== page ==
He is a world-class drummer whose ambition has taken him around the world. But first and foremost, he is a songwriter. Fearless and dedicated to creating new sounds, Romano will pick up any instrument, regardless of whether he knows how to play it—and he’ll find his way to music. He founded veteran stoner-rock groups Fu Manchu and Nebula, and he’s now put down the drumsticks, picked up the guitar and built one of the hottest stoner-rock bands to come on the scene in recent years: The Freeks.

Ruben Romano talked about his musical beginnings.

“Before Fu Manchu, there was Virulence,” he said. “We did a couple of demos and then actually put out If This Isn’t a Dream on Alchemy Records. … We were tadpoles in a pond of heavyweight bullfrogs. We were just out of high school!”

By the early ’90s, the punk scene had come to a standstill. Then along came the Seattle scene that produced bands like Nirvana, Mudhoney, Skin Yard and Soundgarden, and all seemed right with the world again. But while Seattle was getting grungy, Southern California was getting stoned, and bands like Nebula, Kyuss, Monster Magnet and Romano’s new band, Fu Manchu, brought new life to what seemed like a rock ’n’ roll graveyard. Stoner rock embodied elements of grunge, punk and metal, and the guitar tones and bass tones were fuzzy, distorted and fat as hell.

“There seems to be a triangle between Kyuss, Fu Manchu and Monster Magnet,” Romano said. “… We did shows together. We had the same management.”

Despite being in one of the bands that created stoner rock, Romano said that if he’s a pioneer of any sort, that didn’t happen on purpose.

“I just did it for myself with people who were my friends. Since we were a part of our own community, I guess it turned into a genre that was just an extension of what we all were influenced by,” he said. “It was the media that tagged the term ‘stoner rock,’ because we came out of the ’80s and into the ’90s still smoking pot with our hair long.

By 1996, Romano was through with Fu Manchu, and he took guitarist Eddie Glass with him to form Nebula, a band that took off quickly. They jammed deep psych-rock grooves based on raw riffs with heavy rhythms, and were quickly embraced by stoner-rock fans.

“All the Nebula recording sessions were memorable,” he remembered. “Let It Burn was just Eddie and me up at Rancho de la Luna with Fred Drake. We were on fire and felt the freedom of moving forward after the Fu Manchu separation. That session, for me, was magic.”

After more than two decades of playing drums with Fu Manchu and Nebula, Ruben not too long ago switched to the guitar and founded The Freeks. Why?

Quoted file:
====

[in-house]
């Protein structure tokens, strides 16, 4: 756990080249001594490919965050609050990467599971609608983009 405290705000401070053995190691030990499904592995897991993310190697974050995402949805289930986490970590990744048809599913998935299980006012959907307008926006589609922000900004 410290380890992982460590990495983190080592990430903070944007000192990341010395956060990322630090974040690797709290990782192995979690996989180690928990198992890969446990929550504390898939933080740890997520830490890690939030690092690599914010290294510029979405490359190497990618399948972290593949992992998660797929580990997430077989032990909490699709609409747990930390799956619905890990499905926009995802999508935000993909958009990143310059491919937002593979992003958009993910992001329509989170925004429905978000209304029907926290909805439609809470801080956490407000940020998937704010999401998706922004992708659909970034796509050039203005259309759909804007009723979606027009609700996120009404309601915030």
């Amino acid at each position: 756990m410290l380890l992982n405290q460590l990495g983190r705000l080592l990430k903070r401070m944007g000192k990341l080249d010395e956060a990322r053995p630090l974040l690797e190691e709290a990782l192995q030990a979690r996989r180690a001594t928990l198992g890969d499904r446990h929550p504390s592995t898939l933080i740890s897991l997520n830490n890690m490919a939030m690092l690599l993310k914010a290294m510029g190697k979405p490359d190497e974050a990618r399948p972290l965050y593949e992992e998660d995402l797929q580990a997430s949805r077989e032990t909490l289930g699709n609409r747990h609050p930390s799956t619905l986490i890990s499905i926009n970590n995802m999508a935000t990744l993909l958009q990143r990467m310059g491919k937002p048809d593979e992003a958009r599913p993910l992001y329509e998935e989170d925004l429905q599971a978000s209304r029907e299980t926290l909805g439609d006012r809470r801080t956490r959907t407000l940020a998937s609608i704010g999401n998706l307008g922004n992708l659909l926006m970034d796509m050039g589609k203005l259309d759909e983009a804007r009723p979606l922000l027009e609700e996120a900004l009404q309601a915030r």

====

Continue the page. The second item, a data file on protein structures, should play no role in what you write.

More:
“Switching to guitar was a fun challenge, something new and fresh,” Romano said. “I’m self taught.”

In 2013, The Freeks released a debut album, Full On. Romano said it’s the record of which he’s most proud throughout his career.

“With all that I experienced, I could have just hung it up and said, ‘Been there, done that,’” he said. “Full On has given me the closure that I am a lifer. I might not tour as much as before, but that won’t stop me from getting loud with the guys—and now we are working on its follow-up.”

Romano refused to say when that Freeks follow-up would be released.

“We have recorded a full-length record. We did 12 songs in 10 hours with Matt Lynch at Mysterious Mammal Recording, and are now ready to start mixing it,” he said. “We are free to move about this cabin at our own pace; there is no deadline until it’s done. … You bet we will be playing it live at our upcoming shows!”

For more information on The Freeks, including a schedule of upcoming shows, visit www.thefreeks.com. Read more from Robin Linn, including an expanded version of this story, at www.desertrockchronicles.com. Below: The Freeks with Scott Reeder at his Sanctuary recording studio.

The Coachella Valley today is home to a healthy, growing music scene—but it wasn’t always that way. In the 1980s, young local musicians were forced to basically create their own music scene.

These kids had no idea they would one day be considered pioneers.

One of these pioneers is Brant Bjork, the drummer for and one of the founders of Kyuss. He’ll be appearing at Coachella on Friday, April 10 and 17, with his latest project, Brant Bjork and the Low Desert Punk Band.

In 1987, while in high school, Bjork got together with Josh Homme and John Garcia to form the band that became Kyuss. Of course, Kyuss went on to become one of the most influential rock bands of the early ’90s, putting Palm Desert on the map for desert rock—or stoner rock, as some people called it. In 1994, Bjork left Kyuss due to a conflict with Homme.